Help for the Northside Learning Center

Hassina Adams, ’17 (left) accepts supplies from OCC’s Julie Hart (right) at the Northside Learning Center.

Hassina Adams remembers the difference the Northside Learning Center (NSLC) made in her life. She had just moved to the United States from South Africa and was the legal guardian for her younger brother and sister. “I think we had been living here for two months when someone suggested we come here for homework help. Even though we weren’t in school yet, we just wanted to be around people so we figured, ‘why not?’ Me and my younger sister came up to the girl’s high school classroom and we sat up there for an hour mingling with everyone. We’ve been coming here ever since. It’s like home.”

Adams would progress from student to teacher at the NSLC, a position she continued to hold while attending Onondaga Community College. Three nights a week she helped middle school-aged girls with their homework. She did it while helping raise her two younger siblings and earning her General Studies degree with an Honors minor. During her time at OCC Adams was a member of international honor society Phi Theta Kappa and a recipient of the SUNY Chancellor’s Award for Student Excellence.

During the spring 2017 semester, Adams’ last on the OCC campus, she made a list of items the NSLC needed and presented it to OCC’s Diversity Council. “The list was very humbling for us because she asked for the basic office supplies we all take for granted,” said Julie Hart, Diversity Council member and Assistant to OCC President Dr. Casey Crabill. “We sent out an email requesting donations and people came in droves.”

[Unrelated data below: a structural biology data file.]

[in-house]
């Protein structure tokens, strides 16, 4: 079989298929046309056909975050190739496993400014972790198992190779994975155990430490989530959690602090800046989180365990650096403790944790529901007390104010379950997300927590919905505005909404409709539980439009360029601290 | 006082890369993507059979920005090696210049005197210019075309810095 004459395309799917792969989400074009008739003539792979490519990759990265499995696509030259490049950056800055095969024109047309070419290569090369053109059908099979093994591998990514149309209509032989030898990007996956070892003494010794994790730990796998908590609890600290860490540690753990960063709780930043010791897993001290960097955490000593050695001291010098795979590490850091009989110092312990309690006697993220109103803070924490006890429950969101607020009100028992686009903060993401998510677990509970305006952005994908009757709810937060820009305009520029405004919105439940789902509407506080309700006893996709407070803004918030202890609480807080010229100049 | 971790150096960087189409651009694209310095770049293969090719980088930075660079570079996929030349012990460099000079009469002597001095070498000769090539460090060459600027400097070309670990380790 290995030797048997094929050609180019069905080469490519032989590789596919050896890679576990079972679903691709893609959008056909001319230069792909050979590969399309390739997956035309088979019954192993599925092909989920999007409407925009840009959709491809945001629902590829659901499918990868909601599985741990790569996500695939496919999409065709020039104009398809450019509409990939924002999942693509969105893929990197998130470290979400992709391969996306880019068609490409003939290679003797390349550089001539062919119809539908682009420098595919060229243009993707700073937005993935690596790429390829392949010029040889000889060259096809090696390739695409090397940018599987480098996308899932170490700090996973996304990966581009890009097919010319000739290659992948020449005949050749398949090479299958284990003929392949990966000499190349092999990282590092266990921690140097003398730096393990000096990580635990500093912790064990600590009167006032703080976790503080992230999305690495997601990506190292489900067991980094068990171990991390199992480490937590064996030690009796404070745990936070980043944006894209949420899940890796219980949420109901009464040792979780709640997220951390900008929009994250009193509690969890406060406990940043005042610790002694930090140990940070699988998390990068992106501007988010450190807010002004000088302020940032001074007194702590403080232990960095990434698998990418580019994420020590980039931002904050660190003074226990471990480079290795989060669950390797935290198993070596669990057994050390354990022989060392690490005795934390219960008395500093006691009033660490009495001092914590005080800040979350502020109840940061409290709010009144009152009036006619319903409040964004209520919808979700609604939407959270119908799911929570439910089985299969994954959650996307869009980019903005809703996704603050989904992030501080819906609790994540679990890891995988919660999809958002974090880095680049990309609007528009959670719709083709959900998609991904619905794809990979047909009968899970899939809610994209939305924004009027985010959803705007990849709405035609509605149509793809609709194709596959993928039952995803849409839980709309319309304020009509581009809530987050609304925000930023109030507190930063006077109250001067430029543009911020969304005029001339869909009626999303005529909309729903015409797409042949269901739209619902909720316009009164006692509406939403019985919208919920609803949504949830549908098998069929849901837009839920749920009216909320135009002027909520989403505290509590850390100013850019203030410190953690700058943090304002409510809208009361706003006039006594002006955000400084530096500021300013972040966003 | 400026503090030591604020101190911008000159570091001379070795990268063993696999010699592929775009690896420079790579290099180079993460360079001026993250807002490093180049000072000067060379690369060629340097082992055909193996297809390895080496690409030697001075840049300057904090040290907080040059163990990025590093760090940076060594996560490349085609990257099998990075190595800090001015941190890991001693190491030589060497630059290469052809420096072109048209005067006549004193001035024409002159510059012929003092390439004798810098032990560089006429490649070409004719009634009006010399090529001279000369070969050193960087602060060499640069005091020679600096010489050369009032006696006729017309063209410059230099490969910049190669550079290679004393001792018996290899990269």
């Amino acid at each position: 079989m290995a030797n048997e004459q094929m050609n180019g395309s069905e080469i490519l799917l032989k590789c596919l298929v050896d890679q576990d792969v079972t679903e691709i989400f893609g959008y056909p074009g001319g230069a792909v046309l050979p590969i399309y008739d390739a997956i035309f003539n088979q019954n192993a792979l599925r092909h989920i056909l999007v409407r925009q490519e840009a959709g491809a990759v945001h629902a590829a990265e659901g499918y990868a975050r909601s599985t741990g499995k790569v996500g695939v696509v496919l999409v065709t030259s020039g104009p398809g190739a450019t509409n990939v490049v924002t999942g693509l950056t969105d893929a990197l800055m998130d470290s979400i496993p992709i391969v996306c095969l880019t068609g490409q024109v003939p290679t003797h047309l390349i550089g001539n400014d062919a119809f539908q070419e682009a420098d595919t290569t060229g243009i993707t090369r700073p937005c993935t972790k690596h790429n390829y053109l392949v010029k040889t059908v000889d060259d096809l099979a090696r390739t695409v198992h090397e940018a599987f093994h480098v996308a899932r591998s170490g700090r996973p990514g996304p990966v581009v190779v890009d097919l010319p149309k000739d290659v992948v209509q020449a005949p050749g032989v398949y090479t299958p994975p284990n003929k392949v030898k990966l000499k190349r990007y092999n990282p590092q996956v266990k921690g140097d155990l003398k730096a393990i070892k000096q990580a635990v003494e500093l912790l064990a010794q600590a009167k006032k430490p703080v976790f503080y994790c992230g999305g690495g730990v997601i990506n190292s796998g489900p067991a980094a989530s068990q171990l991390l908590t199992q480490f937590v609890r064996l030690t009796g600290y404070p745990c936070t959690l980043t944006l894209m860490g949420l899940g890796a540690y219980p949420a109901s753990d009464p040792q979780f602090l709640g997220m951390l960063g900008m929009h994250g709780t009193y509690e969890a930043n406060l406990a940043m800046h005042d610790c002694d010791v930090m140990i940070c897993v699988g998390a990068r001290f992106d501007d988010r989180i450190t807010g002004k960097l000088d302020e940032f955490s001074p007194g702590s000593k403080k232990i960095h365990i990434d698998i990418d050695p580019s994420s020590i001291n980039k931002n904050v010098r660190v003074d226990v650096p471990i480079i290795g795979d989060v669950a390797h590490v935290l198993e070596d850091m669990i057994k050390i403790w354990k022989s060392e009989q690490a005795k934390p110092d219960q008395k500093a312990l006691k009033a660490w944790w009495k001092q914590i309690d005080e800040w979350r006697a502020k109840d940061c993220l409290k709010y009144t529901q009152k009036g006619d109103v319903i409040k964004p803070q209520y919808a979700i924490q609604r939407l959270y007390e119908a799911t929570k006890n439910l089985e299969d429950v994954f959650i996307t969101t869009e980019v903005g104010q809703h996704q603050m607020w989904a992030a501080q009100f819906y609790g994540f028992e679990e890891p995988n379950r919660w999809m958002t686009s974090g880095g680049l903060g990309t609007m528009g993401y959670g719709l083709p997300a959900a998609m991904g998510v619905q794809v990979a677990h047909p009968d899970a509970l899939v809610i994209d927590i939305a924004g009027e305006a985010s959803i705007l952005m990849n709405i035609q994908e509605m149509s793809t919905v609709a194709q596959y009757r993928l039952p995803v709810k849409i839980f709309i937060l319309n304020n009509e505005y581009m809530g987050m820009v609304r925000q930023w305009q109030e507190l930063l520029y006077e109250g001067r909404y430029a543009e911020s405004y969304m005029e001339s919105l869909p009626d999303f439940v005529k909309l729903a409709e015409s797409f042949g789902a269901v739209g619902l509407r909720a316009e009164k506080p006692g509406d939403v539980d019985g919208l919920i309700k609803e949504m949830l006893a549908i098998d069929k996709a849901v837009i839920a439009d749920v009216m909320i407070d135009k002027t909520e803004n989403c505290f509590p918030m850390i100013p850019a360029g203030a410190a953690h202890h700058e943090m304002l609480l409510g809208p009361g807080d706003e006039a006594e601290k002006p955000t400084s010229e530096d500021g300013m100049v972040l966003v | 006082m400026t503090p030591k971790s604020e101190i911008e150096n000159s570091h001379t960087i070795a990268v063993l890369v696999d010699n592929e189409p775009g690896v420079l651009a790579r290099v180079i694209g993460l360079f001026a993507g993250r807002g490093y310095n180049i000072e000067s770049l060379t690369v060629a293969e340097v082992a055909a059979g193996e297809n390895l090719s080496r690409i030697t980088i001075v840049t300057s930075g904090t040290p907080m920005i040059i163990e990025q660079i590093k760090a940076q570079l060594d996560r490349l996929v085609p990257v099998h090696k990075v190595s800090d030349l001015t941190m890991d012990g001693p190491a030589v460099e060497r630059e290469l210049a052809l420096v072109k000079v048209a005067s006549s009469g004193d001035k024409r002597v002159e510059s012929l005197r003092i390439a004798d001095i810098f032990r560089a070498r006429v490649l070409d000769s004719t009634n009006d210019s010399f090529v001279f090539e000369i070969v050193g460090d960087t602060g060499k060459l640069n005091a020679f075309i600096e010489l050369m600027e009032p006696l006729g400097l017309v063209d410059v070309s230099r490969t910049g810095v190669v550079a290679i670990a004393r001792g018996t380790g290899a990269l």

On the night of November 20 Hart brought those donations to the NSLC. The supplies included dictionaries, encyclopedias, maps, instructional posters and electric pencil sharpeners. The NSLC had only one pencil sharpener and it was manual. “Thank you so much. I’m speechless,” said Adams. “The kids are doing to be so excited.”

Adams is now a student at Syracuse University where she is majoring in International Relations Policy Studies and Writing and is a member of the Army’s ROTC Program. She still spends three nights a week at the NSLC, helping those who sit where she once sat.

The NSLC serves over 250 people annually with core instructional programs which are critical to newcomers in the community. “What we do here wouldn’t be possible without generous community support,” said Executive Director Mark Cass. “Generous donors and gifts of equipment and supplies all help the NSLC continue to offer families the education and support they need to pursue their dreams and goals. OCC is a key benefactor of ours, from providing student interns to this most recent generosity.”

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